Checking In With… Jersey Boys Tony Winner John Lloyd Young | Playbill

Interview Checking In With… Jersey Boys Tony Winner John Lloyd Young John Lloyd Young By Request: Live From Las Vegas will stream May 1.
John Lloyd Young Marc J. Franklin

As the temporary shutdown of Broadway and theatres around the world continues, Playbill is reaching out to artists to see how they are physically and creatively responding to a changed world.

The series continues with John Lloyd Young, who won Tony, Drama Desk, Outer Critics Circle, and Theatre World Awards for creating the role of Frankie Valli in the Tony-winning musical Jersey Boys. The actor, who subsequently reprised that part in the Clint Eastwood-directed musical film, has also performed concerts at The White House, Carnegie Hall, Times Square, The Kennedy Center, Lincoln Center, The Hollywood Bowl, the Cafe Carlyle, and Feinstein's/54 Below, among others. John Lloyd Young By Request: Live From Las Vegas, a concert of songs chosen by fans and ticket holders, will stream May 1 beginning at 9 PM ET and will then be available for purchase for one week following the live event. Click here for ticket information.

J. Robert Spencer, John Lloyd Young, Daniel Reichard and Christian Hoff in Jersey Boys Joan Marcus

What is your typical day like now?
At home here in L.A., it’s not much different than before COVID when I would be home between concerts or travel for business: I get up early, walk the dog, read the news. I write, read, study, work on my visual art. Exercise. It’s a contemplative and zen day-to-day, only now there’s less to draw me away from it in terms of social gatherings or places to go, like shopping or museums. I try to make tweaks and improvements to diet and life and my own mentality, pursue my own private interests until things open up again for all of us…

What book/TV show/podcast/film should everyone take the time to consume during this period?
There’s a compilation of contemporary translations of the Stoic philosopher Epictetus titled The Art of Living. They are short passages of deep wisdom for day-to-day life, and this whole period has been a good time to revisit them. I’ve gifted copies of this book to entire casts and crew at the end of projects. Wisdom for the ages.

What advice would you give to someone who may be struggling with the isolation and/or the current unrest?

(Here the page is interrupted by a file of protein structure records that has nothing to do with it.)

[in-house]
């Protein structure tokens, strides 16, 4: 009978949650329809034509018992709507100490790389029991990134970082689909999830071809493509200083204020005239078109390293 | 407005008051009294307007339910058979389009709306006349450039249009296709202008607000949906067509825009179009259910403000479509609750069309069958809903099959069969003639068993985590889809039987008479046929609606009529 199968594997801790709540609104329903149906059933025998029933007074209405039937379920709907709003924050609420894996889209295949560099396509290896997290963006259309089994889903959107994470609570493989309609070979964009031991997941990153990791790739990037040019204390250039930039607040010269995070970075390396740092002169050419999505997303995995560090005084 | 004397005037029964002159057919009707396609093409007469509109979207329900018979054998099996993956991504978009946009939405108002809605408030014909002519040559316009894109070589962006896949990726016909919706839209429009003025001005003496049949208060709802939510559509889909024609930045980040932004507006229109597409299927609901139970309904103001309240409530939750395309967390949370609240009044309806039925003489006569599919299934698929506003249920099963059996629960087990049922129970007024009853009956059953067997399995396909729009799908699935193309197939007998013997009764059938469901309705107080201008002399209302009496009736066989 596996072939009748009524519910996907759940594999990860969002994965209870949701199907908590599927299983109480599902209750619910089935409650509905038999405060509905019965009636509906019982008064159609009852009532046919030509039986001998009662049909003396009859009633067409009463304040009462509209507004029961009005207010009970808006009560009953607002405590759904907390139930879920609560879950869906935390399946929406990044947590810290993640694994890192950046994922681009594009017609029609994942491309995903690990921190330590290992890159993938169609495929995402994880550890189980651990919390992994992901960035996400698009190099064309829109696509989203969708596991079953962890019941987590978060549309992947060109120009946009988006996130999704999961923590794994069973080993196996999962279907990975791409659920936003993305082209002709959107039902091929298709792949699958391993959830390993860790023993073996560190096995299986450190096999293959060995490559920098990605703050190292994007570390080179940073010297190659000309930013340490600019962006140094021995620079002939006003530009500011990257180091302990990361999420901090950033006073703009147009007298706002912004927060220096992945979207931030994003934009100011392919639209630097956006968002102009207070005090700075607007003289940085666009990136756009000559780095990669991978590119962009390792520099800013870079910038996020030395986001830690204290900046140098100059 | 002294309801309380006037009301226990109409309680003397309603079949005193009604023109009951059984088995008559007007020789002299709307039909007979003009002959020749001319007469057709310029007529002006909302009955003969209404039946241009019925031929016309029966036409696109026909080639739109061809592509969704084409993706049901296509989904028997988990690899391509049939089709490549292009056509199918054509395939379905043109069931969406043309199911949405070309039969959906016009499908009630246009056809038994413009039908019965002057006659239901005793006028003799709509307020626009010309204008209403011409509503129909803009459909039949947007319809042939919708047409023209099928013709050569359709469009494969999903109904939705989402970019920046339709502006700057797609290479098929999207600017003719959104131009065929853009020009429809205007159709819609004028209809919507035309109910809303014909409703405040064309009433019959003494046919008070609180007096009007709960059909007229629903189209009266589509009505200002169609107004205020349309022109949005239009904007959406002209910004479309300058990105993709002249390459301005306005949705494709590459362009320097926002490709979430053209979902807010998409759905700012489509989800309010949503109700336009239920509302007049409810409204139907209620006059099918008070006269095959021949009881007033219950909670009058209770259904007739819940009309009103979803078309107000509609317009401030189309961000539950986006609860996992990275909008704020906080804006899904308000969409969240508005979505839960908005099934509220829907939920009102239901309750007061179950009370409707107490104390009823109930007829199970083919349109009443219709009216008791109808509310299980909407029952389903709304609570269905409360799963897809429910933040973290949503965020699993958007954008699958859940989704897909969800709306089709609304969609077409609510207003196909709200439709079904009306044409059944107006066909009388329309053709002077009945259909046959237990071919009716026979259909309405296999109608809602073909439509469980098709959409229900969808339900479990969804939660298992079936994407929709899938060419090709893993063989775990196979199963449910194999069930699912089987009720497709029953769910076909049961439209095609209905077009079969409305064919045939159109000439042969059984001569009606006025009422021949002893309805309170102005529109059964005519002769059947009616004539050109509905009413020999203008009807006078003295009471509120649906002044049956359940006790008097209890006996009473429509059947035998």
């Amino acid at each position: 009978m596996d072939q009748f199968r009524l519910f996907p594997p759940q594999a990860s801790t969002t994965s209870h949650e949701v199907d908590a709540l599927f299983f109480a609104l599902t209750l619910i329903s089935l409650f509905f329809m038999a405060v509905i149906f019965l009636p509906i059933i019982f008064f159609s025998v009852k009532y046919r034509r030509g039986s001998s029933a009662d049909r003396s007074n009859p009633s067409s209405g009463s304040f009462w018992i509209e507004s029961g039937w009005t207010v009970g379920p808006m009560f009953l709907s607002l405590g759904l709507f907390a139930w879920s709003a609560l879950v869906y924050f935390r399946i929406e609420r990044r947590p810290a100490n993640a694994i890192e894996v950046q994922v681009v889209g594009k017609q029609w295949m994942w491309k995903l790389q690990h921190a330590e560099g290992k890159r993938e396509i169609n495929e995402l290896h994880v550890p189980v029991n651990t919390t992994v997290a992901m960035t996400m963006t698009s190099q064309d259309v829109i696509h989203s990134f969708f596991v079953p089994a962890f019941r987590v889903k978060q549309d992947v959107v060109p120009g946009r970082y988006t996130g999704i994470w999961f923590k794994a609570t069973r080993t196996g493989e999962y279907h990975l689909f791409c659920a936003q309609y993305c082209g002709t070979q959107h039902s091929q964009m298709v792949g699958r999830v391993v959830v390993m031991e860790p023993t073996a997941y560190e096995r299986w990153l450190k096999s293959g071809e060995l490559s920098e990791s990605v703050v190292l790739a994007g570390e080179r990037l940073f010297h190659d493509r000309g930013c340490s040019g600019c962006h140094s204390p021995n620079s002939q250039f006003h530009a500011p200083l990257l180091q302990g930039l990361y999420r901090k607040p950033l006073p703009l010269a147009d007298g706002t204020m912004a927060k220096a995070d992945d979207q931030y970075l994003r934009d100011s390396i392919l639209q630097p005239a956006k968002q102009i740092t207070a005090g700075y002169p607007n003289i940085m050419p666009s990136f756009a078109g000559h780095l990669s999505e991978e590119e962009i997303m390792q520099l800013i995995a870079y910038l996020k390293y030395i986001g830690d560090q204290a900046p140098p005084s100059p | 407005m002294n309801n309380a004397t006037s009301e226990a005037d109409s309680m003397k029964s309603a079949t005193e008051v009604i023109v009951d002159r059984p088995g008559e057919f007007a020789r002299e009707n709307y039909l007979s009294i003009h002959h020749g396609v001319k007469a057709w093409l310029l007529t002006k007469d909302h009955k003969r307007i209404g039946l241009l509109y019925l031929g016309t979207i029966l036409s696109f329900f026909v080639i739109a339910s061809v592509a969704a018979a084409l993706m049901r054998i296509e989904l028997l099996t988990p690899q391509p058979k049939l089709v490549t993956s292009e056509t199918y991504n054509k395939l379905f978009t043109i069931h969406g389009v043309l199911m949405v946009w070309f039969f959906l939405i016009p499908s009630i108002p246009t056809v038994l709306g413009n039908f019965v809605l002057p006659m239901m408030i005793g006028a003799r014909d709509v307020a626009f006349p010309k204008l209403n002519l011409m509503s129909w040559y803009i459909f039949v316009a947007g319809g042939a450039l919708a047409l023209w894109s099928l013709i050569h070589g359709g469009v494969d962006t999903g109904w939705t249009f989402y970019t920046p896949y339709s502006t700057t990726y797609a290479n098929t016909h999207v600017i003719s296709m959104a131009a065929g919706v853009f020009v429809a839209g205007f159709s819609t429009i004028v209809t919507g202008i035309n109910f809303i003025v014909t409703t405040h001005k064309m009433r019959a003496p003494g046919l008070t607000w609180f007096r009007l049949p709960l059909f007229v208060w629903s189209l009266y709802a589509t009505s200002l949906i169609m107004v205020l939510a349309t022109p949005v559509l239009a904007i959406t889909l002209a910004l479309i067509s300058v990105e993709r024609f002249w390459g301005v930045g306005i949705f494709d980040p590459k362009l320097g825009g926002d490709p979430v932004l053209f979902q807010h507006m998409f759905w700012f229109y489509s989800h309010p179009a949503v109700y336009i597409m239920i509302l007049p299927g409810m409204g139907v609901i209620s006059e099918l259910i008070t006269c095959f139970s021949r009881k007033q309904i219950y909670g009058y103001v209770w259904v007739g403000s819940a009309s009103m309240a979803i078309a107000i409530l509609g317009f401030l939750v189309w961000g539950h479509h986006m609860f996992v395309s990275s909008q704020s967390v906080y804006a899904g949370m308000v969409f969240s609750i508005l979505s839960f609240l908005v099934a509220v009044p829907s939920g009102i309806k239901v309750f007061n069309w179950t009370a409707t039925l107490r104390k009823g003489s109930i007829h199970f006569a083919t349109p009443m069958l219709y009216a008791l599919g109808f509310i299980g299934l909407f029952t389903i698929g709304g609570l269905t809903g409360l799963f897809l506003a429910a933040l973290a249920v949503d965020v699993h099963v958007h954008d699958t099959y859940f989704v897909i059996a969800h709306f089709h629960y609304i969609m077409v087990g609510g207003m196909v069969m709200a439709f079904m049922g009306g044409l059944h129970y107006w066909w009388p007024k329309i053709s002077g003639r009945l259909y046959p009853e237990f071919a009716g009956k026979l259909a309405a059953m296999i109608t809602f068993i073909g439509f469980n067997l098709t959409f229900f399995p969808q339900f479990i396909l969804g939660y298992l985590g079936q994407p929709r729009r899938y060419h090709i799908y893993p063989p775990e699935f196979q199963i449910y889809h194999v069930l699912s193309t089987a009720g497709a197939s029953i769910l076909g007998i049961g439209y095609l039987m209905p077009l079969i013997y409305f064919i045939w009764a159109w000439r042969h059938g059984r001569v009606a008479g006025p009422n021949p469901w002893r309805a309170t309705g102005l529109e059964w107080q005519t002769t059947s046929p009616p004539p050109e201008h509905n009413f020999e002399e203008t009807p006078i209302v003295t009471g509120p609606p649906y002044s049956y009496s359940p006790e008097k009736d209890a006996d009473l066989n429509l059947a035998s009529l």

I am a Buddhist, and this is not pat: When you are isolated, that doesn’t mean you’re alone. There is some comfort to be derived from the fact that we are all experiencing this at once. Perhaps, when this challenge has lifted and things return to normal (i.e., we experience our individual difficulties at varying times from one another), we will have a better awareness of ourselves and of life, and perhaps we’ll be a little less arrogant and apt to label people who are in a down period as “losers.” That’s one shameful stain we have on our theatre culture we should really clean up. Just because you have a hit show today doesn’t mean you won’t be on the street tomorrow. I think we all just saw that reinforced in a huge way. Show humility. Real humility. Not performative humility. I see a lot of performative humility, or rather, I see through it. After these damaging few years politically, how can you continue to look the other way when you see hypocrisy? How can you in good conscience allow yourself to be taken in by its dishonesty? It’s an insult to your intelligence. Respect yourself. Take a stand.

John Lloyd Young Playbill Travel

How, if at all, are you keeping your creative juices flowing? Has that been helpful to you?
Oops, I think I already answered this! My creative juices are always flowing, just not always in the directions expected of a Tony winner from Broadway. I taught myself to write Chinese. That’s a cool thing to be able to do, but you won’t be seeing me do it onstage. There is so much in life to enjoy and pursue that doesn’t have to be in service of other people’s expectations for you!

Are you working on any theatrical projects during this time?
There’s an abundance of theatricality in my artwork!

What organization would you recommend people learn more about or donate to during this time of change?
I’m going to say the unorthodox here: Take care of yourself first. I’ve done a lot for charity over many years, sometimes so much so that I almost need charity myself! This is a crisis unlike anything we’ve seen. I know the default for the theatre community is to have benefits and all get together in service of big ideas and causes. If you are worried about your bills, take care of that. It’s okay to not follow the crowd, especially when you can’t! Some people in the community are better off, in which case, good on them for spreading their wealth. Take care of you and yours. Right now, that’s also okay. Believe it.

Checking In With… Hadestown Tony Nominee Patrick Page

John Lloyd Young Makes Café Carlyle Debut


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